Hello! I'm Mark Olsen, welcome to another edition of your regular field guide to a world of Only Good Movies.
Among the films to genuinely premiere in Toronto, and not play as part of the circuit of festivals that includes Venice and Telluride, was Craig Gillespie’s high-wire serio-comic “I, Tonya,” starring
Brie Larson unveiled her feature directing debut, "Unicorn Store," in which she stars as a young woman who becomes convinced she is about to receive, indeed, a unicorn.
French Turkish filmmaker Deniz Gamze Erguven made her English-language debut with “Kings,” set in Los Angeles in the buildup to and events of the 1992 riots and starring
Steve Zeitchik spoke to Louis C.K. about his controversial film "I Love You, Daddy."
And a special notice of the death this week of actor Harry Dean Stanton at the age of 91. He had come to take on a special meaning here in Los Angeles, representing a sense of struggle and perseverance and the unlikely grace that comes simply from surviving and sticking with it.
The movie “Lucky,” designed as an elegiac portrait in late repose starring Stanton, premiered earlier this year at
We have begun booking upcoming events, including one very exciting movie and Q&A for later this month. Keep an eye on this space for updates on future events, or go to events.latimes.com.
In his review for The Times, Justin Chang noted, "You don't need a notebook or a theology degree to understand, on a fundamental level, the deeper sense that this violently irrational movie is making. It comes together beautifully in your head even as everything else seems to be coming apart."
Steve Zeitchik caught up with Aronofsky in New York, and anyone looking to the filmmaker for guidance as to how to take the film may be somewhat disappointed by his response. "Is this a horror movie or a psychological thriller or a home-invasion film? All of those are good," Aronofsky said. "But I'm not sure what it is."
At BuzzFeed, Alison Willmore tried to make sense of it all by calling it "an art film getting a wide release, a fascinating (and maybe doomed), stylistically radical, thematically unfriendly, and admirably … gamble. It doesn't tell a story so much as it feels like it offers a warped self-portrait of someone admitting there are limits to what they're willing to give, but not what they're willing to take, and in the end they can just begin again with someone else."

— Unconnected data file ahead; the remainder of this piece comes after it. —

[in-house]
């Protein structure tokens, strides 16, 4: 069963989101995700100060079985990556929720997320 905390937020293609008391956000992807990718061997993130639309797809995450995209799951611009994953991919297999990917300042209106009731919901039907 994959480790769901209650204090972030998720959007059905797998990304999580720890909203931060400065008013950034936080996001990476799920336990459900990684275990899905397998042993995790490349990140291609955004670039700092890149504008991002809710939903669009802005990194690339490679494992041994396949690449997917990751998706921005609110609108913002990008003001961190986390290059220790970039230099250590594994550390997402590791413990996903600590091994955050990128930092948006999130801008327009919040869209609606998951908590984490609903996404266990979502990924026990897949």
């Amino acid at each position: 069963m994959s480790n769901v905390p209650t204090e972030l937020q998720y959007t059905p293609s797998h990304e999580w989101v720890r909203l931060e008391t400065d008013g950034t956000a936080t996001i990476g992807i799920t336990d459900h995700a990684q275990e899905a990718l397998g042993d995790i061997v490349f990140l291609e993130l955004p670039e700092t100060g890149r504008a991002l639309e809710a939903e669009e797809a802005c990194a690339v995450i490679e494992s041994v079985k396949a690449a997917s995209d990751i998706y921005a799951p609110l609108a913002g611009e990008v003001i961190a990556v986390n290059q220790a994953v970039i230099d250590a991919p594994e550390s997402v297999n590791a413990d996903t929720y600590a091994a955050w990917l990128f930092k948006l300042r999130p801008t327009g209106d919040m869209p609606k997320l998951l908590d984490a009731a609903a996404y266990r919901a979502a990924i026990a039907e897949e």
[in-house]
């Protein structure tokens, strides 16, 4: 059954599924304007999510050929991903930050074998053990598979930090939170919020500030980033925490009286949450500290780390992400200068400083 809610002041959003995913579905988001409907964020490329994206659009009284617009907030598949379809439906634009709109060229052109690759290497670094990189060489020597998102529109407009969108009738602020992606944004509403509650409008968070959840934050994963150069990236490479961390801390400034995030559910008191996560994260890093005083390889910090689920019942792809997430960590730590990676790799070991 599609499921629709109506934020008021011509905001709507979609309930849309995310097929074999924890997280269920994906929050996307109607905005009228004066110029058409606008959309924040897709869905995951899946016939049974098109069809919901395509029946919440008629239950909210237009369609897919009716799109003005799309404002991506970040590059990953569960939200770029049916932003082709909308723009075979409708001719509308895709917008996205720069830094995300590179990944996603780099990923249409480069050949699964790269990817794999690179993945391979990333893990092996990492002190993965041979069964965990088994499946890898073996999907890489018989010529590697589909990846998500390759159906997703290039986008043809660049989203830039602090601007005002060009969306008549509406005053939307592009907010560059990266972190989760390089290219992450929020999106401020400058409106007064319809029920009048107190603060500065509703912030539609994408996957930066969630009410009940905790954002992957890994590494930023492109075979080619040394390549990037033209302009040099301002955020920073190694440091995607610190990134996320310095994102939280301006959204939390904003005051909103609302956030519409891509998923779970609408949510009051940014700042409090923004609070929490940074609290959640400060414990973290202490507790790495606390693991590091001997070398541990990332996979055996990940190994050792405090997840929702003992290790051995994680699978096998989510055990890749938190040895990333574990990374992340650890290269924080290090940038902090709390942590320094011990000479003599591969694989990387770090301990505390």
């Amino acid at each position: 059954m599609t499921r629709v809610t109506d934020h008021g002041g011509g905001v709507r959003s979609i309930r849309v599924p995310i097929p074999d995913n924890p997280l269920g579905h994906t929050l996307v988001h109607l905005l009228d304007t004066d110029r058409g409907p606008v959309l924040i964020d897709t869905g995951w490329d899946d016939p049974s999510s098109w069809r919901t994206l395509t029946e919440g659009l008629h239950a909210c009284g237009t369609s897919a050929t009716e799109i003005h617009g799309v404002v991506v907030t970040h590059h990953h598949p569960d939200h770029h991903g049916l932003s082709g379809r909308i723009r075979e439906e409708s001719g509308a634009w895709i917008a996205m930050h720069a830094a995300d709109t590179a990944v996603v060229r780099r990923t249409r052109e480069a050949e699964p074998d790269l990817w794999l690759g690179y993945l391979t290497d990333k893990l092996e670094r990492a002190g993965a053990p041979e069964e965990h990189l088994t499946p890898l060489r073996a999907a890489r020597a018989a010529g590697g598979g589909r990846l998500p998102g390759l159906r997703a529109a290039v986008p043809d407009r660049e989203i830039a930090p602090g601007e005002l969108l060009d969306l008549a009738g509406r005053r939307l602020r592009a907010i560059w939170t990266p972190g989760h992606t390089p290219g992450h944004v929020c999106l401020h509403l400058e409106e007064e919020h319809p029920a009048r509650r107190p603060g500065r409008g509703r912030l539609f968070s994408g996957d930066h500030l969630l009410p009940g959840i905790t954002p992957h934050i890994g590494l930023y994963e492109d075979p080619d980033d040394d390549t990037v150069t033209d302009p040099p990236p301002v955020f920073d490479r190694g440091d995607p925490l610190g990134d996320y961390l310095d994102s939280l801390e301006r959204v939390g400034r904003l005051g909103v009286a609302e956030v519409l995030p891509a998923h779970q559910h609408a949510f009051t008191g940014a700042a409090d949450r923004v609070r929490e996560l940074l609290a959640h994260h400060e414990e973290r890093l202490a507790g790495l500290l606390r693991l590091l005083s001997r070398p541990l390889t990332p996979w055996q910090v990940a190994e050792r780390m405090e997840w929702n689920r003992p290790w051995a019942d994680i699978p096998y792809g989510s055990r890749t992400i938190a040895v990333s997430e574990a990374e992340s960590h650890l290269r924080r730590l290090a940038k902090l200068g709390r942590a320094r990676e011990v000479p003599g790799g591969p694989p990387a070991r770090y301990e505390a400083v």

At the Associated Press, Lindsey Bahr called the film "an audacious, bold and fascinating fever dream of a film. It's allegory for, well, everything (the environment, marriage, art, spirituality, you name it!), that will challenge, distress and edify anyone who chooses to submit themselves to this creation for two hours."
'First They Killed My Father"
Based on the memoir by Loung Ung, "First They Killed My Father" is directed and co-written by Angelina Jolie and feels in some way like an extension of both her work as a filmmaker and the humanitarian work with which she has long been involved. An intense, emotional vision of Cambodia during the Khmer Rouge era, the film follows a young girl struggling to hold onto the solace of family, love and something like everyday life.
In his review for The Times, Kenneth Turan observed, "Though this story couldn't mean more to Jolie, she hasn't been able to make it mean as much to us. Scrupulous and perhaps constrained at the thought of overdoing things, Jolie has allowed the enormity of the story to get the best of her, creating a film that is more disturbing than moving."
Amy Nicholson, reviewing for Uproxx, wrote, "Jolie is choosing to use her megastar clout to insist audiences learn that one-quarter of the Cambodian population was slaughtered in her own lifetime. Raise your hand if you'd use your fame to do the same. And 'First They Killed My Father' is the best work she's done yet."
The new film directed by Mike White, who also wrote the screenplay, "Brad's Status" stars Ben Stiller as a man beset by anxiety that his life hasn't added up in all the ways he would have liked. Taking his high school age son on a tour of potential colleges unleashes a torrent of anxiety and self-doubt.
In his review for The Times, Justin Chang noted, "Mike White has a knack for telling stories about the chasm between what people really want and who they really are. His sweet-and-sour satires are minefields of personal disappointment, bitterness and despair, littered with the wreckage of broken promises and unmet expectations."
In his review for the New York Times, A.O. Scott called the film "astute, cringy and ultimately kindhearted " while adding, "Mr. White has honed a comic sensibility that avoids cruelty and minimizes exaggeration. He is attuned to the political implications of individual behavior and also to those aspects of experience that can't be politicized. His characters are bundles of contradictory impulses and qualities. They are admirable and awful, full of idealism and full of themselves, weird and entirely familiar."
I spoke to White about the movie for a story that will be publishing soon. As he said, "For me, what I was hoping was that the movie would be kind of a sleight of hand, in that it seems like it's this midlife crisis, existentialist comedy or whatever it is, and that just at some point, it reveals itself to be a father-son story."